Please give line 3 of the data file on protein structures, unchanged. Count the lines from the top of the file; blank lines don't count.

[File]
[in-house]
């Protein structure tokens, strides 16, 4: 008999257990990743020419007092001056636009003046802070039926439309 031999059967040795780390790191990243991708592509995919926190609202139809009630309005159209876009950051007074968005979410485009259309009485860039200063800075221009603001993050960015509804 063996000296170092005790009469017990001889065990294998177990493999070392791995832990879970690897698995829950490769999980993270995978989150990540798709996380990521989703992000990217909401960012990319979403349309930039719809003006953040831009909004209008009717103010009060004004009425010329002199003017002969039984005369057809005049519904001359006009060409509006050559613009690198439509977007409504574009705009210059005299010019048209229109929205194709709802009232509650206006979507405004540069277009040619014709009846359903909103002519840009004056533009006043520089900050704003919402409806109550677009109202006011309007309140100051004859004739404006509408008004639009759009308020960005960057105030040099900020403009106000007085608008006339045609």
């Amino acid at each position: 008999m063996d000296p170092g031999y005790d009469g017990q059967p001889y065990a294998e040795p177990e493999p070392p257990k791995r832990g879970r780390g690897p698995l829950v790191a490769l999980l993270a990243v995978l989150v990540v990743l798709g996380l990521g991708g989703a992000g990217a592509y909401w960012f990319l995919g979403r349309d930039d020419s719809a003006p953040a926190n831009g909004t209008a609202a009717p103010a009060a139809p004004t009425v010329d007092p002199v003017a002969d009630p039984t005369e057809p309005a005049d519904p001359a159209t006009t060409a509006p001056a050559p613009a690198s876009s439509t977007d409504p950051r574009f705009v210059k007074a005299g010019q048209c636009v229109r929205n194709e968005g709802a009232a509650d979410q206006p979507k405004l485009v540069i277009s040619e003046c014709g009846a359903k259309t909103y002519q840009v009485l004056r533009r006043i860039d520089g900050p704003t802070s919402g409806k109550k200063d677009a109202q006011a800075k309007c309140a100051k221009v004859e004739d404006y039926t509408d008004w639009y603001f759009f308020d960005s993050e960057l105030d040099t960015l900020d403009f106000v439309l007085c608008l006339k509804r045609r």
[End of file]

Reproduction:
């Amino acid at each position: 008999m063996d000296p170092g031999y005790d009469g017990q059967p001889y065990a294998e040795p177990e493999p070392p257990k791995r832990g879970r780390g690897p698995l829950v790191a490769l999980l993270a990243v995978l989150v990540v990743l798709g996380l990521g991708g989703a992000g990217a592509y909401w960012f990319l995919g979403r349309d930039d020419s719809a003006p953040a926190n831009g909004t209008a609202a009717p103010a009060a139809p004004t009425v010329d007092p002199v003017a002969d009630p039984t005369e057809p309005a005049d519904p001359a159209t006009t060409a509006p001056a050559p613009a690198s876009s439509t977007d409504p950051r574009f705009v210059k007074a005299g010019q048209c636009v229109r929205n194709e968005g709802a009232a509650d979410q206006p979507k405004l485009v540069i277009s040619e003046c014709g009846a359903k259309t909103y002519q840009v009485l004056r533009r006043i860039d520089g900050p704003t802070s919402g409806k109550k200063d677009a109202q006011a800075k309007c309140a100051k221009v004859e004739d404006y039926t509408d008004w639009y603001f759009f308020d960005s993050e960057l105030d040099t960015l900020d403009f106000v439309l007085c608008l006339k509804r045609r």